People may be suffering from Coronary Artery Disease without being aware of it, because many of them may not have any typical clinical symptoms like chest pain or may have atypical symptoms like chest tightness or breathlessness or gaseous discomfort. These are cases which can go undetected for a long time. For many of these cases, heart attack may be first sign of Coronary Artery Disease and many of such patients never reach the hospital.

Difference with Catheter Angiography

Unlike catheter angiography, CT coronary angiography does not require admission in the hospital. In contrast, with the conventional catheter angiogram, where a dye is injected into the lumen of the coronary artery and hence only the inner contour of the artery can be mapped, the 64 slice CT scanner is able to demonstrate not only the lumen but also the wall of the coronary artery as well as the heart itself.

At times, though there is a large cholesterol plaque deposit on the wall of the artery, the artery remodels its lumen and becomes wider. This is called positive remodeling. These plaques may not be picked up on the catheter angiogram, as there is no reduction in the vessel caliber. However, these plaques may also be vulnerable to acute rupture resulting in heart attacks. The 64-slice CT scanner is able to demonstrate these plaques with ease.

Abnormal courses of the coronary arteries and congenital anomalies are well demonstrated by the 3D model of the heart on the 64-slice CT. It may be tedious and difficult to demonstrate such abnormal arteries by the conventional catheter angiogram.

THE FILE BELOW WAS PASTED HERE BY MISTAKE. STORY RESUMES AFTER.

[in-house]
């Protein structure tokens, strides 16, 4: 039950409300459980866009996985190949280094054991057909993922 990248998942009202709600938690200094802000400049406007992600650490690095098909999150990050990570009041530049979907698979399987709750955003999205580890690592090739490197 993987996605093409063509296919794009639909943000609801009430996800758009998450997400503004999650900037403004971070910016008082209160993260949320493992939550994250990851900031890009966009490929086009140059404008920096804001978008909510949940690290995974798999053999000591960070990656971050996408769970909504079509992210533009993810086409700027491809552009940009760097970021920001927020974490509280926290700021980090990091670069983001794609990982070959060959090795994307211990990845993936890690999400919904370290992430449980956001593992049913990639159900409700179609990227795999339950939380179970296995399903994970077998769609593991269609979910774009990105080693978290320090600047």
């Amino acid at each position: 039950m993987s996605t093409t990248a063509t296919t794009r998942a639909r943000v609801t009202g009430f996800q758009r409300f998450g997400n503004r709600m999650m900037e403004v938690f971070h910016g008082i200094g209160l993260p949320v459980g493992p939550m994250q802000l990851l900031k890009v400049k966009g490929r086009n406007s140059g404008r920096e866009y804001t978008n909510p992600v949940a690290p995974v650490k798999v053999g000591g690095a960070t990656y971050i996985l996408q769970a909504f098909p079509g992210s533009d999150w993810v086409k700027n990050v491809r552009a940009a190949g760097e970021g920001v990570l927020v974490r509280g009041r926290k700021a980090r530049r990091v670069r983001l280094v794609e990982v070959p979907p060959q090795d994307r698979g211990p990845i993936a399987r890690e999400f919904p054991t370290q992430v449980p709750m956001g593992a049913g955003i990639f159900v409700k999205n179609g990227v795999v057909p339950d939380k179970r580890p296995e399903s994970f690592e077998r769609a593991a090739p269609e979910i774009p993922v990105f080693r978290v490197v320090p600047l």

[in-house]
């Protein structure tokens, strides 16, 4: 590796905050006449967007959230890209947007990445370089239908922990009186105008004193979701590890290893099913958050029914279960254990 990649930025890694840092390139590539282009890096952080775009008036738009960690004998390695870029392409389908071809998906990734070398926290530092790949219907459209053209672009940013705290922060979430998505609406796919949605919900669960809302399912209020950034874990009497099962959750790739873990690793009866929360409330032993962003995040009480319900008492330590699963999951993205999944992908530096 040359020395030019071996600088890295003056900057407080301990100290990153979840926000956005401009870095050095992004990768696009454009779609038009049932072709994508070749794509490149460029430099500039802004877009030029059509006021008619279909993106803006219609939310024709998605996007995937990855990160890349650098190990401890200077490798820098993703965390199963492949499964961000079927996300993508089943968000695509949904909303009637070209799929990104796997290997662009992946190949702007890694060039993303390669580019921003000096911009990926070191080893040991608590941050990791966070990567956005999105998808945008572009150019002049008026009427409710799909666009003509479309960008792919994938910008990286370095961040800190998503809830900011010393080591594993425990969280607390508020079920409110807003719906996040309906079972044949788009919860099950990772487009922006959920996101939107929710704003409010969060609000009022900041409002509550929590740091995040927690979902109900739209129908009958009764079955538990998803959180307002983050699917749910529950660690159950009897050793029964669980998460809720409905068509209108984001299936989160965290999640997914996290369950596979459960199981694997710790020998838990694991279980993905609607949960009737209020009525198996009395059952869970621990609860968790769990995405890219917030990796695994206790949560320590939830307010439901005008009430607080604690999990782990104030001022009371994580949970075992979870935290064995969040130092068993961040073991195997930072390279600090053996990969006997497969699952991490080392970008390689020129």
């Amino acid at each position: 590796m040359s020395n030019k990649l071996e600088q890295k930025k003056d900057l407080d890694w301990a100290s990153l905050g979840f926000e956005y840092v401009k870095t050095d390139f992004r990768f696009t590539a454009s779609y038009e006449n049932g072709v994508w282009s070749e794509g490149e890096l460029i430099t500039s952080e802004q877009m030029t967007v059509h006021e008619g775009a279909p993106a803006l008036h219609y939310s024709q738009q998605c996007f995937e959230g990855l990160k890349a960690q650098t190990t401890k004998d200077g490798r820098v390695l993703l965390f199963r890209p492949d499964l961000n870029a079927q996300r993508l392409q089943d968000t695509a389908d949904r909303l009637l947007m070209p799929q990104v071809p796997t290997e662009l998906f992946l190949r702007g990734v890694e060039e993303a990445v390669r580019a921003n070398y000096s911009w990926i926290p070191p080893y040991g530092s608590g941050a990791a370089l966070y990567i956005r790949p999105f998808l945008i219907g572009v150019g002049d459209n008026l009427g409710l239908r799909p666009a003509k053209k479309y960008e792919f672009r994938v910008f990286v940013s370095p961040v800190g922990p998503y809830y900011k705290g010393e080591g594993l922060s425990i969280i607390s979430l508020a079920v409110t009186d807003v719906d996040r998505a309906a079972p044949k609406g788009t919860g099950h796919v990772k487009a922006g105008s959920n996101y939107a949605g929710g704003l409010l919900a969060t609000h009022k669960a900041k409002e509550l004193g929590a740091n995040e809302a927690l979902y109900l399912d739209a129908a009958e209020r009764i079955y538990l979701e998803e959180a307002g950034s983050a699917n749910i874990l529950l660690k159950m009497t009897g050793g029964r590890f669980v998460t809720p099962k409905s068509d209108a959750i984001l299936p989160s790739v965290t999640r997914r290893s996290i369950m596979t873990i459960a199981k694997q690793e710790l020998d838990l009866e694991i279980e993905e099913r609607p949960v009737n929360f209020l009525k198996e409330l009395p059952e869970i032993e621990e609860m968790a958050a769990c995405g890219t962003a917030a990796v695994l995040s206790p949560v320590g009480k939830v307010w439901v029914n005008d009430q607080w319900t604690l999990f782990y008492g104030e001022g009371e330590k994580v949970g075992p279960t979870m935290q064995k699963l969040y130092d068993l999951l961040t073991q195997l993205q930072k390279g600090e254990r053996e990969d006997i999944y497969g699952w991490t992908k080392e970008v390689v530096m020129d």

CT coronary angiography is an excellent test for coronary artery bypass grafts.

How Accurate are the Results?

A growing number of studies have suggested that 64 slice coronary CT angiography is highly accurate for the exclusion of significant coronary artery stenosis with negative predictive value of 98-100 per cent. This means that when the study is reported to be normal, it will be normal. More importantly, the heart does not have to be stressed to get this information. In presence of heavy coronary calcifications sometimes the luminal assessment is not accurate due to over estimation of stenosis.

Recent individual studies of 64-slice coronary CTA by Leschka at al, the sensitivity, specificity, negative predictive accuracy, and positive predictive values are (94 per cent, 97 per cent, 87 per cent, and 99 per cent, respectively) when compared with invasive angiography.

Is the Procedure Safe?

The CT scan of the coronary arteries is considered a very safe procedure. It's called a non-invasive procedure because there is no catheter insertion as compared to a cardiac catheterisation, which is considered an invasive produce with a certain level of risk.

How much is the Radiation Dose?

The radiation dose for this scan varies from machine to machine and can be anywhere from 3 mSv till 20 mSv. A round trip to New York by airplane gives about 2.5 to 3 mSv of radiation. So the radiation dose used is now very low even lower than that of invasive catheter cardiac angiography.

CT Coronary angiogram today is an extremely accurate, reliable, ultra fast, noninvasive, outpatient procedure which is capable of providing detailed information of the heart and coronary vessels, thereby giving the most needed breakthrough in primary evaluation of Coronary Artery Disease. The introduction of 64 slice scanners has greatly improved spatial resolution. It holds the promise of reaping the benefits of diagnosing heart disease without invasive conventional coronary angiography. This tool is likely to develop further as a complementary tool rather than a replacement to conventional angiography, especially in patients where heart disease needs to be ruled out.